The year 2014 has seen a number of remarkable occurrences, both good and bad. Businesses grew and nations developed economically, but, and this is rather queer, whole airplanes disappeared in midair too. To date, two airplanes are missing while one was maliciously shot down; the one common thing in all three incidents is that the planes originated from Asia.
The latest of these incidents is the AirAsia Flight QZ8501 that left Surabaya, Indonesia for Singapore on Sunday morning with 162 souls on board, requested permission to climb to a higher altitude due to bad weather but lost contact with air traffic control shortly after, in effect, it disappeared from the radar.
Perhaps, the biggest difference between this incident and that of Malaysia Airlines MH370, which disappeared in March after taking off from Kuala Lumpur enroute to Beijing with 239 souls on board, was the rather swift reaction taken by the airline in getting the word out and seeking government support in launching search and rescue efforts. There seems to be a consensus that the aircraft may be lying at the bottom of the sea, and some debris have been spotted somewhere in the Java sea, efforts are ongoing to determine whether or not the debris are the remains of the aircraft but AirAsia says the debris are 95 percent likely to be from an airplane.
Aviation has its risks, and these incidents only represent some of them. Going forward, African airlines will need to implement a few changes based on the following learnings from these incidents.
Climate change is real. It goes without saying that the developing world, of which Africa is the front runner, may be the worst hit from climate change. As the weather becomes more unpredictable, the effects will span Agriculture to Aviation; therefore Airlines have to invest in understanding the full spectrum of threats this may pose to their aircraft and decide the most defensible posture to adopt.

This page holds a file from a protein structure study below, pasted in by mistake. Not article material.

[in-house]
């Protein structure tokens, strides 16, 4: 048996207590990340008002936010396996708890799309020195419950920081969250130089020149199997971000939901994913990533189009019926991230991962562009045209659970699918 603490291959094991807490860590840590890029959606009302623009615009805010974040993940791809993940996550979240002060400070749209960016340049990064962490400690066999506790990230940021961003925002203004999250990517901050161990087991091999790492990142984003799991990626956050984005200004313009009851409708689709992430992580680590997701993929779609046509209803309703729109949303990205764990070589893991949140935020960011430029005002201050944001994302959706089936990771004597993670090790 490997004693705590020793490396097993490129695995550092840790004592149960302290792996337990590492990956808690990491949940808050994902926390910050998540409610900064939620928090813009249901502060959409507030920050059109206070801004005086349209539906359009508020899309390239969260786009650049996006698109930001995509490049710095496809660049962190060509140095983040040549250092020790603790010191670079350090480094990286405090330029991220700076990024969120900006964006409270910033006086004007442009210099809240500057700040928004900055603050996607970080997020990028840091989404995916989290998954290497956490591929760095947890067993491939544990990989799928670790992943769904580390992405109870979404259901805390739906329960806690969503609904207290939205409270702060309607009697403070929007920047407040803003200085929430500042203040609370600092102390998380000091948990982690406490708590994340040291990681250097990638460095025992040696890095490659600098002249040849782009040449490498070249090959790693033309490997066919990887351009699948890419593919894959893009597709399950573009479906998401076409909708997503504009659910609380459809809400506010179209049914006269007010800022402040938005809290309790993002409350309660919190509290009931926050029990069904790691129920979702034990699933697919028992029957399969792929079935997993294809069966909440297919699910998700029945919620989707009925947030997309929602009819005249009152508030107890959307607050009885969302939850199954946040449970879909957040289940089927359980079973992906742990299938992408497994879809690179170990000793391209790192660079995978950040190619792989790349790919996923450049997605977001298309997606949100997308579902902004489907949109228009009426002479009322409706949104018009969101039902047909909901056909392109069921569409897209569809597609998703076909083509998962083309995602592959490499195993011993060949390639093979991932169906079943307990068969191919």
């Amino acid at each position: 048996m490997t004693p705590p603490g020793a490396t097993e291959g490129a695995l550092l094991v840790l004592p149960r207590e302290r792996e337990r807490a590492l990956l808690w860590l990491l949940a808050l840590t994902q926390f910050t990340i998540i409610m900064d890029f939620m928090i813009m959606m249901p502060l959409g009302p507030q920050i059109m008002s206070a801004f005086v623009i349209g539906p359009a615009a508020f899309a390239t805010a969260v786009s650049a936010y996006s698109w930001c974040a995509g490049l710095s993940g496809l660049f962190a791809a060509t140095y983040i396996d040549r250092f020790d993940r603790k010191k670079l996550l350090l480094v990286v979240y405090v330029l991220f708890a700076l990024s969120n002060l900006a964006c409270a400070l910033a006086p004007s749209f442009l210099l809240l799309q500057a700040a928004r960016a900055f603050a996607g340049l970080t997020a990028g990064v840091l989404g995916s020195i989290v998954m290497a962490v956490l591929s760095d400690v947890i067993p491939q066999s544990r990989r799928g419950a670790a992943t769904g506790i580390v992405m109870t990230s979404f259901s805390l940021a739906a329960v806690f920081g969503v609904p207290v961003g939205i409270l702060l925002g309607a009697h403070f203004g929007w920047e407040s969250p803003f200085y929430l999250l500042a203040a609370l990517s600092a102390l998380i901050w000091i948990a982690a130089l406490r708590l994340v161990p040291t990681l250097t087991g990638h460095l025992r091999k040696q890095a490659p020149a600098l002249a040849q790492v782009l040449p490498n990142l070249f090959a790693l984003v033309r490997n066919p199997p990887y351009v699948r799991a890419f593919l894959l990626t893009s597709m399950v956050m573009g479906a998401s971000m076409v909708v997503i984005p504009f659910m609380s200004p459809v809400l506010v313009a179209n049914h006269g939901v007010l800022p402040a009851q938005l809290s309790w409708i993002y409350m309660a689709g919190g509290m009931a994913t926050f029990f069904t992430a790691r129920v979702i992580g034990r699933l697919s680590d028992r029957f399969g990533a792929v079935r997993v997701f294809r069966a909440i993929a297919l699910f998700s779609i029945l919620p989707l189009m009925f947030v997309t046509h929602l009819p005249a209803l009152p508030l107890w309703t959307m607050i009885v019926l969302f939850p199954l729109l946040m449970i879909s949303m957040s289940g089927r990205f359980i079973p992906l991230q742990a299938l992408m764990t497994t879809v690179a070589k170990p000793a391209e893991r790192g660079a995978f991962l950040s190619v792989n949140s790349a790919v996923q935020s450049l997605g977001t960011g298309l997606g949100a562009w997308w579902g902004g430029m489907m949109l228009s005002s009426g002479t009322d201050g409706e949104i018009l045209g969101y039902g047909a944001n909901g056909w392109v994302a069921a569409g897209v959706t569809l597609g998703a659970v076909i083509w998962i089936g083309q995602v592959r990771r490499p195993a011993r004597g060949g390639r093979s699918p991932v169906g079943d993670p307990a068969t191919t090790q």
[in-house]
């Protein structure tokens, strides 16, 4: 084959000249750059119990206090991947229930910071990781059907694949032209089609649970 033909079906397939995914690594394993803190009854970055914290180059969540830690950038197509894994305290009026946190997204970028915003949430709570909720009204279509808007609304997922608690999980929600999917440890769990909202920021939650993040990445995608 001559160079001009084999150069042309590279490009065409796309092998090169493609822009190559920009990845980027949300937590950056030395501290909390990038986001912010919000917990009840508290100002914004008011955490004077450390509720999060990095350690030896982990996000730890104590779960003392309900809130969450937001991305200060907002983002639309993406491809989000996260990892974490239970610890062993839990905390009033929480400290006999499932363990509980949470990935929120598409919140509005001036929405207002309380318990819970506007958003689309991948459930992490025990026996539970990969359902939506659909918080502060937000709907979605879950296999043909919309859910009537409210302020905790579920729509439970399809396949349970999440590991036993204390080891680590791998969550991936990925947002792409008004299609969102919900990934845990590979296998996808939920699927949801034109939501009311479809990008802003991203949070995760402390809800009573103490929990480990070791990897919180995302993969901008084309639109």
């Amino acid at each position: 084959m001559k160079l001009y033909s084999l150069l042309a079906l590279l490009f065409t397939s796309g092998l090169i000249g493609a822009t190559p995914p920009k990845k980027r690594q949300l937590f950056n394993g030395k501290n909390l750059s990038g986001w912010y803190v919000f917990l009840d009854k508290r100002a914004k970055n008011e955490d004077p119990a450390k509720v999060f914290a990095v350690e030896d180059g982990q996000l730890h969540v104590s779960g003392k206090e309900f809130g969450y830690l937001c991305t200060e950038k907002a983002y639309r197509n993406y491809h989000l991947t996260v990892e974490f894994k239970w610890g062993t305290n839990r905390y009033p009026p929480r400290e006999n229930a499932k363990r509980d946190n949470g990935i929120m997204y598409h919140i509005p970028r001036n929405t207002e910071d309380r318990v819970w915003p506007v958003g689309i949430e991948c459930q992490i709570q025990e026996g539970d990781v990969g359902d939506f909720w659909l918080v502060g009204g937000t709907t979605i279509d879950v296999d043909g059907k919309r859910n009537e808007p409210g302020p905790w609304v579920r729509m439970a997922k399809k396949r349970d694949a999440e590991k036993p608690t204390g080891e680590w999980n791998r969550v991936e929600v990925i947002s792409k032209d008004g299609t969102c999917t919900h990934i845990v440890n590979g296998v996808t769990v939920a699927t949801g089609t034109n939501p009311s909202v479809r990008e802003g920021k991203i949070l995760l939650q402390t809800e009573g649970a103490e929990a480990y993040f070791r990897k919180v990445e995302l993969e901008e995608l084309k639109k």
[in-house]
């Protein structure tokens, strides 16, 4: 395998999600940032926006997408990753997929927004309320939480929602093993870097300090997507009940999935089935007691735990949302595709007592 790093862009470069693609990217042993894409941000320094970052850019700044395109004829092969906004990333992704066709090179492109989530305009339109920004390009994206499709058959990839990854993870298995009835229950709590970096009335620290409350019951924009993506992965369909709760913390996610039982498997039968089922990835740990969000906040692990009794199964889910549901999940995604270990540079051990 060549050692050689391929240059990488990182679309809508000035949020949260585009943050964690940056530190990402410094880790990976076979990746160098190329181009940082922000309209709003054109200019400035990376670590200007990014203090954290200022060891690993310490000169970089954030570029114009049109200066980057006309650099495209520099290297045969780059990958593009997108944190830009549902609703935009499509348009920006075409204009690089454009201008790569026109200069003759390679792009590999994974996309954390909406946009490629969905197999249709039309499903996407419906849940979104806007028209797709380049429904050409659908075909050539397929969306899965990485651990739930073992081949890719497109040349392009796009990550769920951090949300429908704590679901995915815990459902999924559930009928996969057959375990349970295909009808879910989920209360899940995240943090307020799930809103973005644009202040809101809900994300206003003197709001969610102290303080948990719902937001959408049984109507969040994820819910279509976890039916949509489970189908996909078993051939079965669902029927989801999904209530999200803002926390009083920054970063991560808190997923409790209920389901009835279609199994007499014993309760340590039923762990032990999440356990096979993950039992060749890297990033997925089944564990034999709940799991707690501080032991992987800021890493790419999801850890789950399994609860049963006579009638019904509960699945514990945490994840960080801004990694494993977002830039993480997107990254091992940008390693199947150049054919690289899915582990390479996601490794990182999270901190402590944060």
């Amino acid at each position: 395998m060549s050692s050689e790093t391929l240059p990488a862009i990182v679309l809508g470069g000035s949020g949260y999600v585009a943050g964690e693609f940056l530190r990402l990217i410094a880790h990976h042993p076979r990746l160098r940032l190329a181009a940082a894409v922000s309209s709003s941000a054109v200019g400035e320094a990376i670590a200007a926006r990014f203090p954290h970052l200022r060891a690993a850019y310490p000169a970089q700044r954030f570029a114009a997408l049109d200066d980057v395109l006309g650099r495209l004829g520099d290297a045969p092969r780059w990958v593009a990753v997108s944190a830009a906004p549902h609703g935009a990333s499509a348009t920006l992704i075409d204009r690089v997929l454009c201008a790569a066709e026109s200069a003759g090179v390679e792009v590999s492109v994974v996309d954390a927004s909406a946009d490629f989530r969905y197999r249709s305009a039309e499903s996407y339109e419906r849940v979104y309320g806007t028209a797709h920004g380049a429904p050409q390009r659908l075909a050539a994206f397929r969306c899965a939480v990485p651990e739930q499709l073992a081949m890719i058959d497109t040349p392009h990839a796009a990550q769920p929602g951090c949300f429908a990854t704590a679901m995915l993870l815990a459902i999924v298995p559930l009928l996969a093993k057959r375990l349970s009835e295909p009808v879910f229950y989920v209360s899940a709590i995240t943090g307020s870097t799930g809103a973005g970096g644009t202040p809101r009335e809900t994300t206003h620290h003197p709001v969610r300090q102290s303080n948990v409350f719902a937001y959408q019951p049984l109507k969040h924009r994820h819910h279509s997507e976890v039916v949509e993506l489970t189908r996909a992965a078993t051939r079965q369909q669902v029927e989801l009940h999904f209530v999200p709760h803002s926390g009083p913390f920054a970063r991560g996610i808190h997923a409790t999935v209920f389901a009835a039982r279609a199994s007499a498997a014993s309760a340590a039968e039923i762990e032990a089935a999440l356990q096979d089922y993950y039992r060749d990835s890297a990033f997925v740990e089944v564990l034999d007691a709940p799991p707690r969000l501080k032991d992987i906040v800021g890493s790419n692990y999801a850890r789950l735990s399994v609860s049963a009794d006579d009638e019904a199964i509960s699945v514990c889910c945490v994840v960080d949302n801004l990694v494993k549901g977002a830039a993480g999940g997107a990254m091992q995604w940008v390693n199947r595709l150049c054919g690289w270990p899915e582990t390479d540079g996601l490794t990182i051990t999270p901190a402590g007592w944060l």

The Need for Risk Assessments just got greater. Every air trip should be considered a project and a hefty risk assessment should precede take off. Operators, definitely, do this at some level, but this has to be intensified and must include a more thorough analysis of the weather along the flight path. War-torn areas may or may not be included in the overall trajectory depending on the results of the risk analysis.
Invest in New Technology. Aviation technology may need certain upgrades following these incidents, and African operators should be swift to adopt these. More sophisticated tracking hardware should be installed on airplanes seeing the difficulty experienced in determining their locations under certain circumstances. In May, the UN International Telecommunications Union Secretary-General, Hamadoun Touré, said: “We must make every effort at the international level to develop real-time tracking solutions for the aviation industry.”
Take Precautions From International Agencies seriously. It is expected that these incidents will spur international agencies and think tanks to engage fact-finding approaches in order to determine new imperatives for airline operators. African operators will do well to quickly align with these instructions as they unfold.
Despite the risks associated with the industry, the rewards and market demand remains sustainable; guaranteeing safe travel for millions of passengers every year will definitely improve the fate of the aviation industry in Africa.
By Emmanuel Iruobe